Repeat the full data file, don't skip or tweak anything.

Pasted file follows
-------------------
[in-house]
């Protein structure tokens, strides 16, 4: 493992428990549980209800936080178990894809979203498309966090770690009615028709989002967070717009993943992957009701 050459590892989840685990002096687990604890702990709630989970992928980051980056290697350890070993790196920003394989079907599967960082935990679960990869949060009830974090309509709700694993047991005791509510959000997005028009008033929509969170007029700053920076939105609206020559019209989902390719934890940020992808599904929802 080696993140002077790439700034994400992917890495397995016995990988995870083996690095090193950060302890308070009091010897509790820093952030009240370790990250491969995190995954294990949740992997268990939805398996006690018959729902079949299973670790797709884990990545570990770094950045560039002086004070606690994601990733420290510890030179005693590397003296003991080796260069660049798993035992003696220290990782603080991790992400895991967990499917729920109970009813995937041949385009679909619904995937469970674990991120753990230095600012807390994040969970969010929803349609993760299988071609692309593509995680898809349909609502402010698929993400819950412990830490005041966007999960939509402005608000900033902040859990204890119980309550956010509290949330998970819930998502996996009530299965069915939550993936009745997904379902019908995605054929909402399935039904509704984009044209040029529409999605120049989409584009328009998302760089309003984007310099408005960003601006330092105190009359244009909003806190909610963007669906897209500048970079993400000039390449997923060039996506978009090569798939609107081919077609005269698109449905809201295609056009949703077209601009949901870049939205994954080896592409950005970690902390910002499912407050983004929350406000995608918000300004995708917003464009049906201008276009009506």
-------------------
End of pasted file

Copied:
[in-house]
């Protein structure tokens, strides 16, 4: 493992428990549980209800936080178990894809979203498309966090770690009615028709989002967070717009993943992957009701 050459590892989840685990002096687990604890702990709630989970992928980051980056290697350890070993790196920003394989079907599967960082935990679960990869949060009830974090309509709700694993047991005791509510959000997005028009008033929509969170007029700053920076939105609206020559019209989902390719934890940020992808599904929802 080696993140002077790439700034994400992917890495397995016995990988995870083996690095090193950060302890308070009091010897509790820093952030009240370790990250491969995190995954294990949740992997268990939805398996006690018959729902079949299973670790797709884990990545570990770094950045560039002086004070606690994601990733420290510890030179005693590397003296003991080796260069660049798993035992003696220290990782603080991790992400895991967990499917729920109970009813995937041949385009679909619904995937469970674990991120753990230095600012807390994040969970969010929803349609993760299988071609692309593509995680898809349909609502402010698929993400819950412990830490005041966007999960939509402005608000900033902040859990204890119980309550956010509290949330998970819930998502996996009530299965069915939550993936009745997904379902019908995605054929909402399935039904509704984009044209040029529409999605120049989409584009328009998302760089309003984007310099408005960003601006330092105190009359244009909003806190909610963007669906897209500048970079993400000039390449997923060039996506978009090569798939609107081919077609005269698109449905809201295609056009949703077209601009949901870049939205994954080896592409950005970690902390910002499912407050983004929350406000995608918000300004995708917003464009049906201008276009009506």